I never knew until now,
Dear Dad, though
I listened to the stories you told,
Of War that re-ignited after the one supposed,
To end all wars, or so it was proclaimed.
You went abroad, your Varsity
Stalled, dreams put aside,
Long before I was born,
Before you met my mother or I was named.
Instead, you wanted to fly,
High above the Bay of Bengal
And the Andaman Sea,
Above the carnage, or so you said.
And that must have seemed a way to save
You needed to take you through,
To come back and marry a beloved girl.
I watch the newsreels now,
They are old, with time and victory ingrained.
I can see you flying that high,
Himalayan peaks shining in your eyes,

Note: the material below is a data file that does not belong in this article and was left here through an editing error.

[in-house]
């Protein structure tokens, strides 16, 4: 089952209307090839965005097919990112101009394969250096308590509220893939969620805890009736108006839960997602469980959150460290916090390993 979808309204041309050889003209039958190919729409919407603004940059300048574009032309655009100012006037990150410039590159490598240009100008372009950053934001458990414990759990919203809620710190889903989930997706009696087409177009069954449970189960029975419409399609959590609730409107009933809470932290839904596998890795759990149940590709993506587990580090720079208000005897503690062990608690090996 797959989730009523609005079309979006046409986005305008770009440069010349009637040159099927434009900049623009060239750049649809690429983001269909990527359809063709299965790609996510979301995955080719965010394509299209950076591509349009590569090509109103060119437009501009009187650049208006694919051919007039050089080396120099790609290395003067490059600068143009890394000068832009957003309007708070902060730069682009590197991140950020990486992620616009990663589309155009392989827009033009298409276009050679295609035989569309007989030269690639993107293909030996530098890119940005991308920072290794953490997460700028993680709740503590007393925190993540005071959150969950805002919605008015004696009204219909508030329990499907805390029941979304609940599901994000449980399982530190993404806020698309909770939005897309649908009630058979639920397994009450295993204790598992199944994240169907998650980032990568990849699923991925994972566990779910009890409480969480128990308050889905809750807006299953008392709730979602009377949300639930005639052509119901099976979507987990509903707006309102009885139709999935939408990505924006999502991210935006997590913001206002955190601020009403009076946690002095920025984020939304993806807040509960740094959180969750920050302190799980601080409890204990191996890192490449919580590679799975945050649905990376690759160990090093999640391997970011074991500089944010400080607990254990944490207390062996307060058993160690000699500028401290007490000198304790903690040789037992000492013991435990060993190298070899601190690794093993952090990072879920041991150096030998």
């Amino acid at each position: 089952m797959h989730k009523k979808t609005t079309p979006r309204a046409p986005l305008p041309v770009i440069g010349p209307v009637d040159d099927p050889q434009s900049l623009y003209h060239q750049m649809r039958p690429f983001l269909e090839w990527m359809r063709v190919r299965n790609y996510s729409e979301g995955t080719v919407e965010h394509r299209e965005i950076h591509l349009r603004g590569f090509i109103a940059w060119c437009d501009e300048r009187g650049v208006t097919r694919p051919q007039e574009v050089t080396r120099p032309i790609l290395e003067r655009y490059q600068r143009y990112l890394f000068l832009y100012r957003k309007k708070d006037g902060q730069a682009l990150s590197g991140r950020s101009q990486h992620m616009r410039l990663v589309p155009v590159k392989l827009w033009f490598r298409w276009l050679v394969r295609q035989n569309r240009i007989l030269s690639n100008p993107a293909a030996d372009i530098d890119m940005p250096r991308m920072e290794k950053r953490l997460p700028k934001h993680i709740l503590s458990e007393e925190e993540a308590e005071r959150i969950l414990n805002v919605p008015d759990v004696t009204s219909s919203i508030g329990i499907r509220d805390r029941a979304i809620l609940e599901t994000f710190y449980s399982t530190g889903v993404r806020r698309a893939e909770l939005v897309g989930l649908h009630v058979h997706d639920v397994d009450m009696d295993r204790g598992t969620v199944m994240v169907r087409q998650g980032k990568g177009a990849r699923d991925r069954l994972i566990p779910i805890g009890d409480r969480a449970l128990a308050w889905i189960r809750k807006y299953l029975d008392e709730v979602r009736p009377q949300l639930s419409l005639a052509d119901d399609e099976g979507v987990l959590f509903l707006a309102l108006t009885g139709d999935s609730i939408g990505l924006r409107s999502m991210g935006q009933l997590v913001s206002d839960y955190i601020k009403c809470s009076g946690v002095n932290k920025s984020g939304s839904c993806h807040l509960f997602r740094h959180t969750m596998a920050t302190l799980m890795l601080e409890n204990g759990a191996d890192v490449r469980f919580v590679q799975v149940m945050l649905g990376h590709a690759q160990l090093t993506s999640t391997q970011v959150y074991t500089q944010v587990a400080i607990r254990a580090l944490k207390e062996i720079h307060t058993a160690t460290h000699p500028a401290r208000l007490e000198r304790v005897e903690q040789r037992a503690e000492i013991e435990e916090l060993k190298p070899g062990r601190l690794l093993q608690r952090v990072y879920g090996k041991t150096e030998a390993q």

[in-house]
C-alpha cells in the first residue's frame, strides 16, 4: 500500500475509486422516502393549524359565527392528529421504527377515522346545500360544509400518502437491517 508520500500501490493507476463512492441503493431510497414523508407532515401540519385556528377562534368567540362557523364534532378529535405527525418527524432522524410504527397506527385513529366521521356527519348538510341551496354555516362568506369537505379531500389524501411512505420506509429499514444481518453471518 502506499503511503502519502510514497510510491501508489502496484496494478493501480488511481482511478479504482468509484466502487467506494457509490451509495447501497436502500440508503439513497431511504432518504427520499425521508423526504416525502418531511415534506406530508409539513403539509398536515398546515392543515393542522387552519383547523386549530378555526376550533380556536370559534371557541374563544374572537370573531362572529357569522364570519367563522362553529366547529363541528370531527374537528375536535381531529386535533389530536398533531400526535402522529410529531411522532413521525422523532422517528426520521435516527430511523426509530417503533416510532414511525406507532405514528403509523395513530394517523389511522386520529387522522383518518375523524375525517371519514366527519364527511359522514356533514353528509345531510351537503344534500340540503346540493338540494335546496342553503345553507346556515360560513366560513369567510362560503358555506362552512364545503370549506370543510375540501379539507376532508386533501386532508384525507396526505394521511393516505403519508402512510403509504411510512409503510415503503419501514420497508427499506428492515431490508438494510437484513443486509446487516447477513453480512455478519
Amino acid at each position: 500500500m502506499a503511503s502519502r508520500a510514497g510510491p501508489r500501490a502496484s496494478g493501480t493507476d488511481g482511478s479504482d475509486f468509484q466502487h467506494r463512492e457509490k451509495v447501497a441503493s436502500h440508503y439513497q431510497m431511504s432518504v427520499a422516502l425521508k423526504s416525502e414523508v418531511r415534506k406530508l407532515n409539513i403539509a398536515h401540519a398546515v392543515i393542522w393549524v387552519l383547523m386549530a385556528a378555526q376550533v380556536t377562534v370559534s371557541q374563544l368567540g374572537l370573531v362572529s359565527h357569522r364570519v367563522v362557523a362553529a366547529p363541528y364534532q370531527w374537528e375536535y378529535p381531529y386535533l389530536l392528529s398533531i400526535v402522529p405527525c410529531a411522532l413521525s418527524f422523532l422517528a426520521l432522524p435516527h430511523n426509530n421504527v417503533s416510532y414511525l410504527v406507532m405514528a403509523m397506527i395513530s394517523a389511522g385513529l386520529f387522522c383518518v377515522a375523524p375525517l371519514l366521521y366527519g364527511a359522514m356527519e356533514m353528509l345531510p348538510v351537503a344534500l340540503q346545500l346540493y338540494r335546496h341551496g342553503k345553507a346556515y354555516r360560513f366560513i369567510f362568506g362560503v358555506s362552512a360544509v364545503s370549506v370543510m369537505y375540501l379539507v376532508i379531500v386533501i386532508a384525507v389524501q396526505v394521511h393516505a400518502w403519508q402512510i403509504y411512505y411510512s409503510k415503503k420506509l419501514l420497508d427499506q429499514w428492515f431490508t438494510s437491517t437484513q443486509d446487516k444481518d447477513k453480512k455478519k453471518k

Cold death above and horror below.
You told me stories, I recall,
Too young for me to imagine.
Now too old for me to hear them all.
You never piloted again
Except in your nightmares.
On a road between moon and sun
In your own history you flew
The infamous, undying path
Of The Burma Run.
My father, an Army Air Force Captain, put off college and piloted cargo planes over "The Hump", on the Burma Run from India to China. He wasn't prone to tell stories, yet sometimes he would talk about his flights, the wonder and danger of them, being fired at, watching his friends' planes crash into mountains and land in a war zone. He was proud of his service, yet damaged by it, as is so often the case.